With over 2.5 million followers, Gary Arndt knows a thing or two about framing the perfect shot. In 2007, the Wisconsin native sold his home, packed his bags and travelled across all seven continents, documenting the trips on his blog Everything Everywhere.
Arndt, whose future adventures include Greenland and Quttinirpaaq National Park in Nunavut, Canada, has noticed people putting more time and energy into perfecting their photography skills, perhaps due to the prevalence of platforms like Instagram. Arndt is of the opinion that you should spend your money on flights, hotels and experiences, but investing in a professional camera is not an essential. Across the world, he has seen “countless people with very expensive cameras going on very expensive trips, with no idea how to use them.”
However, even the most impressive equipment does not equate better quality. “In reality, a camera is like a musical instrument. If you don’t know how to play the piano, sitting down at a Steinway won’t make you sound better,” Arndt says. His one piece of golden advice is to understand what all of the buttons on your camera do, and know how to control the various aspects of exposure. As for editing? Shoot in raw and enhance images later.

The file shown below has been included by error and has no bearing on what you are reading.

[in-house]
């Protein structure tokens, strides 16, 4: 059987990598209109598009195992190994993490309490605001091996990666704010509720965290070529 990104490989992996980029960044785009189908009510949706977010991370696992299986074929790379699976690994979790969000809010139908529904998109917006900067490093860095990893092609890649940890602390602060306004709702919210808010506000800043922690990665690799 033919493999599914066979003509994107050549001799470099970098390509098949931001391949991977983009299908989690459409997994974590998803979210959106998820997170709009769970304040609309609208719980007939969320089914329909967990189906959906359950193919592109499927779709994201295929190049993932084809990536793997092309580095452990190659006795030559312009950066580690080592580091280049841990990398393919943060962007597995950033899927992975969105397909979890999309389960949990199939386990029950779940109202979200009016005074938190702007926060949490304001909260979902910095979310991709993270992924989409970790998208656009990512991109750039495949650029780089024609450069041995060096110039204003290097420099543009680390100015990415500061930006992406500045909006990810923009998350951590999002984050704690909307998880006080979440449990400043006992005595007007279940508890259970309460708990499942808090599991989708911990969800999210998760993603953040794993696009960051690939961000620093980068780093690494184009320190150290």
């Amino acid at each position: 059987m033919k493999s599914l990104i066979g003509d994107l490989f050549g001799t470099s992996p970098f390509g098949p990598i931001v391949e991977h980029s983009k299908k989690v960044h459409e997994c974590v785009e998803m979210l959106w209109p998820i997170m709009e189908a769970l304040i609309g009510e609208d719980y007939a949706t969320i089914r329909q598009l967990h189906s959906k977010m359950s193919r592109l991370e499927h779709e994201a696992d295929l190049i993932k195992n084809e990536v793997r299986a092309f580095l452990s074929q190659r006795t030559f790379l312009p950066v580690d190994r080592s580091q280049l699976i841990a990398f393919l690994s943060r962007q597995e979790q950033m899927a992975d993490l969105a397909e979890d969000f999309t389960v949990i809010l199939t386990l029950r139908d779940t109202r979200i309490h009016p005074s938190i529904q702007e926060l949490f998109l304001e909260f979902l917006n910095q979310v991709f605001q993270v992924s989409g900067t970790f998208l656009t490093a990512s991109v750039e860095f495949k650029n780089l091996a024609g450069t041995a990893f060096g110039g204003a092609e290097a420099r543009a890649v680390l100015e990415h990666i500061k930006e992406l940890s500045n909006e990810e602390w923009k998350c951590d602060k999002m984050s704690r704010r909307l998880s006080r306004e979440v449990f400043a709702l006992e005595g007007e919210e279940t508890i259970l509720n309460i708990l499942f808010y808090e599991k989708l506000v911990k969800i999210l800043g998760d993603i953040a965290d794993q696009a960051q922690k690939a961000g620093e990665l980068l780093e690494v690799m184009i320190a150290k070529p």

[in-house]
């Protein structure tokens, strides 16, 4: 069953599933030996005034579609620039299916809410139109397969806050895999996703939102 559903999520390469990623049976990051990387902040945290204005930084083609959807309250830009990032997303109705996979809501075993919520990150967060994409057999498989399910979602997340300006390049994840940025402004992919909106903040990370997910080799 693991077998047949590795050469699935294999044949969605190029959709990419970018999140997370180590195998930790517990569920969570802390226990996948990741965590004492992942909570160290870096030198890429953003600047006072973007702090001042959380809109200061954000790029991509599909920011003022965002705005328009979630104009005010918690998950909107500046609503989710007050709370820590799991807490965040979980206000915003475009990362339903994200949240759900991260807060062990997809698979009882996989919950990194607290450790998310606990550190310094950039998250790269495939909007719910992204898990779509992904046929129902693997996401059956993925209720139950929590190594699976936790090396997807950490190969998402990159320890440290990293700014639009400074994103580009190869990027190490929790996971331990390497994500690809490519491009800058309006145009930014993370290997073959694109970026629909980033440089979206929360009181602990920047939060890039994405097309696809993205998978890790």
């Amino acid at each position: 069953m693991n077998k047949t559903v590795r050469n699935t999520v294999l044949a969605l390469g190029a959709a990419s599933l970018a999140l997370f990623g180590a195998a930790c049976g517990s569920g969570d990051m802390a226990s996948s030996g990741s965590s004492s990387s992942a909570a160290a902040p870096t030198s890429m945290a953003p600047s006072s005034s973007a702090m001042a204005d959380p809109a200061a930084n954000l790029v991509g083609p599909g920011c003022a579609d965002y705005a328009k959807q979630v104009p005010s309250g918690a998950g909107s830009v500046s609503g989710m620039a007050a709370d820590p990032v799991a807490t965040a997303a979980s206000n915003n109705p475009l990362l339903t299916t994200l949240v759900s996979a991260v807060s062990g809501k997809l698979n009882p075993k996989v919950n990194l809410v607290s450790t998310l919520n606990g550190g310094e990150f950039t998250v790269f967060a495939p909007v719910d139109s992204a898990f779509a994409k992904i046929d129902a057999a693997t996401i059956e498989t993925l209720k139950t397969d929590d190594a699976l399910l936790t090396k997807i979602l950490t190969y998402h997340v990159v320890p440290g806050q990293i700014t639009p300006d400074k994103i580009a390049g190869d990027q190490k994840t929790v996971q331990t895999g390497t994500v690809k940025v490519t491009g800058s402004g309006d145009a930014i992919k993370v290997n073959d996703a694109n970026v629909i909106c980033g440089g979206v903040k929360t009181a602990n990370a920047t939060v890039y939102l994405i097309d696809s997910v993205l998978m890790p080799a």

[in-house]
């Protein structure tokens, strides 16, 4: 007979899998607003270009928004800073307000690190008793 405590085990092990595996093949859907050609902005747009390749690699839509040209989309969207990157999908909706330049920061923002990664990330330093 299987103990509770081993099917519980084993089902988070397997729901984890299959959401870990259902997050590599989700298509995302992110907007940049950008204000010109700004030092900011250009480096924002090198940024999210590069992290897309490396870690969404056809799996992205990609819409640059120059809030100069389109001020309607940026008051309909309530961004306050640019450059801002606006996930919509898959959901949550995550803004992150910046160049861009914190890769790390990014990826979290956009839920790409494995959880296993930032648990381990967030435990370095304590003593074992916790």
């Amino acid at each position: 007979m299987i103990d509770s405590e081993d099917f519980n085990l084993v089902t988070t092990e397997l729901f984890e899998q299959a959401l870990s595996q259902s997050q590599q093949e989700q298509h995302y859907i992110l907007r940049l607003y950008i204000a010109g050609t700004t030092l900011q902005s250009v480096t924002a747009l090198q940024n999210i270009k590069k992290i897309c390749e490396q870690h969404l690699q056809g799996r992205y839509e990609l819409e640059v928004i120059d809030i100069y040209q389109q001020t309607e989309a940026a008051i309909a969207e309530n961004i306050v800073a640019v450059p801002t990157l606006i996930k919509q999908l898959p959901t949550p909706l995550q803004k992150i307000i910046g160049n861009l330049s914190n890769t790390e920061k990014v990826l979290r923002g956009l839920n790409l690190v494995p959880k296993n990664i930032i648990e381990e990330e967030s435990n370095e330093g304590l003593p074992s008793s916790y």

One of the originals on the travel blogging scene, a decade and some 180 countries and territories later, Arndt agrees that the online landscape is very different now. “The travel industry pretty much ignored blogs until about 2010. Everyone who did it back then did it because they loved to travel. They didn’t start it to make a buck. Even if they later did make money from it, they probably spent several years doing it while making nothing.”
The visual aspect of Everything Everywhere was instrumental in Arndt’s success, and he has been named Travel Photographer of the Year on two occasions by the North American Travel Journalists Association. Inspired, he has now created The Travel Photography Academy, a self-paced, online course which covers everything from the basics of framing a shot to how to shoot in tricky situations like museums or sacred buildings. For more information, see here.